How to Wire Additional Electric Circuits to an Older Home Without Tearing out Plaster


During the course of remodeling an older home, it is often necessary or desirable to add electric outlets and circuits to existing rooms. In many cases, there are existing electric lines that will be abandoned, but to run new wires through the old holes would require the removal of a large amount of plaster or drywall. The following steps will show how to run the new electric wires without tearing out or damaging the wall.

Things You'll Need

  • Flat bar
  • hammer
  • compressor
  • brad nailer
  • chisel
  • electric drill with 5/8'' spade or boring bit
  • shop vac
  • The first step in running electric to the room is to prepare the layout. Decide where the circuit will enter the room and what walls will have sockets or switches. Place a mark on the wall above the base trim for any area you plan to install an outlet. Remove all base and door trim in areas that will have electric run through.

  • The next step in running electric to the room is to find a proper entry point. If you are working upstairs and running conduit to hold your electric lines, find the most direct path from the conduit to the room you want to begin. You can use the attic or sub floor if accessible or go through a closet into an adjoining room. If you are coming in from the ceiling pick a spot near the door to the room. Drill a hole from the room into either the attic (by way of the door header) or into the floor (between two joists if possible. Use a fish line if necessary as you run electric wire from the breaker panel to the entry point in the room.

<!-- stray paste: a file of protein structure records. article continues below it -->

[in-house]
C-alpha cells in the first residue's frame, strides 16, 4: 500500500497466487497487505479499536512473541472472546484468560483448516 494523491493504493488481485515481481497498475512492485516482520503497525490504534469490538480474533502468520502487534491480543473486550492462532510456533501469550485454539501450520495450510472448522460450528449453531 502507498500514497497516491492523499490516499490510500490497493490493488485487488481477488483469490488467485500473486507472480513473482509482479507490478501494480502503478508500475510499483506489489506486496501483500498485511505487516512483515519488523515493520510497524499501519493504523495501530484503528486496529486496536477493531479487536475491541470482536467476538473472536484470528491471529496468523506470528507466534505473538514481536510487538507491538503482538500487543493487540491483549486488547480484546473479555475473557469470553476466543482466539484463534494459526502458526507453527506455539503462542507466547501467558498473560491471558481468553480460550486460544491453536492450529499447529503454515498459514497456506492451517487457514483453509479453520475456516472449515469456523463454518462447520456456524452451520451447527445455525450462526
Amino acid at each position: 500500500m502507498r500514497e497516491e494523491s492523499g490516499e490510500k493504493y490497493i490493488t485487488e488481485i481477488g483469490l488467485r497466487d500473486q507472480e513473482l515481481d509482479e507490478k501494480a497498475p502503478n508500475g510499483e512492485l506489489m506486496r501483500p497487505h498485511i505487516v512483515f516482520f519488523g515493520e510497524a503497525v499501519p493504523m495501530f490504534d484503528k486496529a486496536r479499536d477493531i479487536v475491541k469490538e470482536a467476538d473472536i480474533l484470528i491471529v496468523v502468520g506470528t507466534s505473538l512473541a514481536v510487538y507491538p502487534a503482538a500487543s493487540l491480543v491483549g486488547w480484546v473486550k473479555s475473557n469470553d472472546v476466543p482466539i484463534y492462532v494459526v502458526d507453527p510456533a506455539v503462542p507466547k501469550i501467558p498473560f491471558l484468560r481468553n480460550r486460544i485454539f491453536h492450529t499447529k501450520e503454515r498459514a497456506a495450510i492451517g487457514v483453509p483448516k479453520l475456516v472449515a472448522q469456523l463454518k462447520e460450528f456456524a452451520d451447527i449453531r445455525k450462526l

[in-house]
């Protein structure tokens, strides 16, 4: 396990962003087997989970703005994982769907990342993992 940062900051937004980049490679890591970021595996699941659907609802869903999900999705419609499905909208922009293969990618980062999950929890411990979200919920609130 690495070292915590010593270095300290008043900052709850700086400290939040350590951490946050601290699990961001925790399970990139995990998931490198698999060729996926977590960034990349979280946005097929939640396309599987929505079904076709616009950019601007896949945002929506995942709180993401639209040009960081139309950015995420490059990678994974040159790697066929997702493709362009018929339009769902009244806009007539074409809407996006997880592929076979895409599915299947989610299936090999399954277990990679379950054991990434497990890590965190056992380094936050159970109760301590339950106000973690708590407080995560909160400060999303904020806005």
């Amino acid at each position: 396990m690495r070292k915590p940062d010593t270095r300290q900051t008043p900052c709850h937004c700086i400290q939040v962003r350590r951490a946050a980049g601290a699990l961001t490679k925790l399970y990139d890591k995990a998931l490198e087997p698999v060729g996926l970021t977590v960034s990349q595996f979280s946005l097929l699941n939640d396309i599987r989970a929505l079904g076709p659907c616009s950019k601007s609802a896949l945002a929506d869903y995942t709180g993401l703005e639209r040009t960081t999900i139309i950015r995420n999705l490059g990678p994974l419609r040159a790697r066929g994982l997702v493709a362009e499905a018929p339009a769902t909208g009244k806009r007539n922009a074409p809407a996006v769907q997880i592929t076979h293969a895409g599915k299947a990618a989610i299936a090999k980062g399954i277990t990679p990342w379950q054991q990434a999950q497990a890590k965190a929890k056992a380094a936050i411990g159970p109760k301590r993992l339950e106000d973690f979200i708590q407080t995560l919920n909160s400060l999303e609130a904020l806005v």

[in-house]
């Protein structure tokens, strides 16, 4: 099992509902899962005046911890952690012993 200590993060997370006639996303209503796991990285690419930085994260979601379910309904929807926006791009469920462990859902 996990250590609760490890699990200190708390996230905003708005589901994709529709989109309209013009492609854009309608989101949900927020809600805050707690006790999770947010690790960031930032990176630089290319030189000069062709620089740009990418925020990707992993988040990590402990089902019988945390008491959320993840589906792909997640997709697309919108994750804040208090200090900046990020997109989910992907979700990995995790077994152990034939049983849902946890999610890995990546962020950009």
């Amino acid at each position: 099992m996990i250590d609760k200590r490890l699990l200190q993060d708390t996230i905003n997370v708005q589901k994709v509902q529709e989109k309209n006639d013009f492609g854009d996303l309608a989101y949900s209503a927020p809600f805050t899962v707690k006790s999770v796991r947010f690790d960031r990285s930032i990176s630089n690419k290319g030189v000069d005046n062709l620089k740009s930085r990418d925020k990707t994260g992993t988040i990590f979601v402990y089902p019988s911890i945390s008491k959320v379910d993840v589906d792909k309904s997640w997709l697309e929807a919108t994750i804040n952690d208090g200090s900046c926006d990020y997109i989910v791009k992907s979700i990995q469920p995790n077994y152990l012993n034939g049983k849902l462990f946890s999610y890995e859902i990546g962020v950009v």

• Now that you have a starting point, create a path for the wire to go. Bring the wire from the entry point to the first socket and cut it so that there is at least 8'' worth of slack wire. Cut the next section so that there are at least 8'' worth of slack at each end between the first and second outlets. Continue throughout the room until all wires have been cut and laid out.

  • Now that you have your wires ready, tuck them into the bottom edge of the wall underneath the plaster or drywall. If there is not enough room for the wire to fit use a hammer and chisel to cut a proper path. Do this throughout the room and then place the wire into the path. Use 'U' nails if necessary to keep the wires in place.

  • The next step is to install outlet boxes. For this project you will want to use shallow plastic remodeling boxes. Measure and draw out a pattern on the outside of the base trim for the size and shape of the box laid horizontal (in the middle of the trim). Use a jigsaw or sabre saw to cut out the pattern and install the box. Use small wood screws to firmly attach the box to the base trim.

  • If the outlet box is deeper than the trim, you will need to chisel out an area of plaster or drywall large enough to fit the box. Pull the wires through the knockouts in the electric box so that all slack is on the outside of the box. Press the trim back against the wall and making sure to nail only in the top area of the trim, reattach the trim with finishing nails or brad nailer. Be very wary of nailing into your wires and possible use steel nail guards or a shielded wire section to insure that no damage will occur. After all of this has been done you can attach your outlets and breaker switch.

Tips & Warnings

  • If you are putting two rooms on the same circuit, run a line through the closet wall or through the door trim.
  • If you plan to use a quarter round trim at the bottom of your base trim, try chiseling out a path for your wiring in the center of the base trim, or be sure to use shielded wire.

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